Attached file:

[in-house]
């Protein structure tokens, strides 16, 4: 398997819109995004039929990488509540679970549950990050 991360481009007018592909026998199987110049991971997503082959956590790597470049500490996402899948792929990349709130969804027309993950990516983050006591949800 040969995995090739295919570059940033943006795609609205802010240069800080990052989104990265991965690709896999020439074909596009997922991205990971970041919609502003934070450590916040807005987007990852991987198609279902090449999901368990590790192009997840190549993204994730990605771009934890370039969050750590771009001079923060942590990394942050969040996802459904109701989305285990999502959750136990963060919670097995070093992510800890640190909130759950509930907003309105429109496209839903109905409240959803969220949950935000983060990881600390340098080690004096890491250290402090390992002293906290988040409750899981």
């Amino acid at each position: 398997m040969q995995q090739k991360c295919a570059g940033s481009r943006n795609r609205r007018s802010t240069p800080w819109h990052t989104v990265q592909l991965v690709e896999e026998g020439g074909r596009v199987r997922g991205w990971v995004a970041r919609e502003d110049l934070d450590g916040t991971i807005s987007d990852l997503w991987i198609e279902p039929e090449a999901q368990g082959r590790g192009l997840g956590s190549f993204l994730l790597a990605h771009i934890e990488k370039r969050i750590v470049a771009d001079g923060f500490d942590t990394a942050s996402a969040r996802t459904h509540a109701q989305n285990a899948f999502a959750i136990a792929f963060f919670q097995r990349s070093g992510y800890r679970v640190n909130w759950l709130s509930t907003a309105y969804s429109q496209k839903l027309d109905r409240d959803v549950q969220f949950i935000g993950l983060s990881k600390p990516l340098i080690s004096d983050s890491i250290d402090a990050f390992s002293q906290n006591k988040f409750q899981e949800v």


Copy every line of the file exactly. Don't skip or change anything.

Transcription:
[in-house]
């Protein structure tokens, strides 16, 4: 398997819109995004039929990488509540679970549950990050 991360481009007018592909026998199987110049991971997503082959956590790597470049500490996402899948792929990349709130969804027309993950990516983050006591949800 040969995995090739295919570059940033943006795609609205802010240069800080990052989104990265991965690709896999020439074909596009997922991205990971970041919609502003934070450590916040807005987007990852991987198609279902090449999901368990590790192009997840190549993204994730990605771009934890370039969050750590771009001079923060942590990394942050969040996802459904109701989305285990999502959750136990963060919670097995070093992510800890640190909130759950509930907003309105429109496209839903109905409240959803969220949950935000983060990881600390340098080690004096890491250290402090390992002293906290988040409750899981």
């Amino acid at each position: 398997m040969q995995q090739k991360c295919a570059g940033s481009r943006n795609r609205r007018s802010t240069p800080w819109h990052t989104v990265q592909l991965v690709e896999e026998g020439g074909r596009v199987r997922g991205w990971v995004a970041r919609e502003d110049l934070d450590g916040t991971i807005s987007d990852l997503w991987i198609e279902p039929e090449a999901q368990g082959r590790g192009l997840g956590s190549f993204l994730l790597a990605h771009i934890e990488k370039r969050i750590v470049a771009d001079g923060f500490d942590t990394a942050s996402a969040r996802t459904h509540a109701q989305n285990a899948f999502a959750i136990a792929f963060f919670q097995r990349s070093g992510y800890r679970v640190n909130w759950l709130s509930t907003a309105y969804s429109q496209k839903l027309d109905r409240d959803v549950q969220f949950i935000g993950l983060s990881k600390p990516l340098i080690s004096d983050s890491i250290d402090a990050f390992s002293q906290n006591k988040f409750q899981e949800v």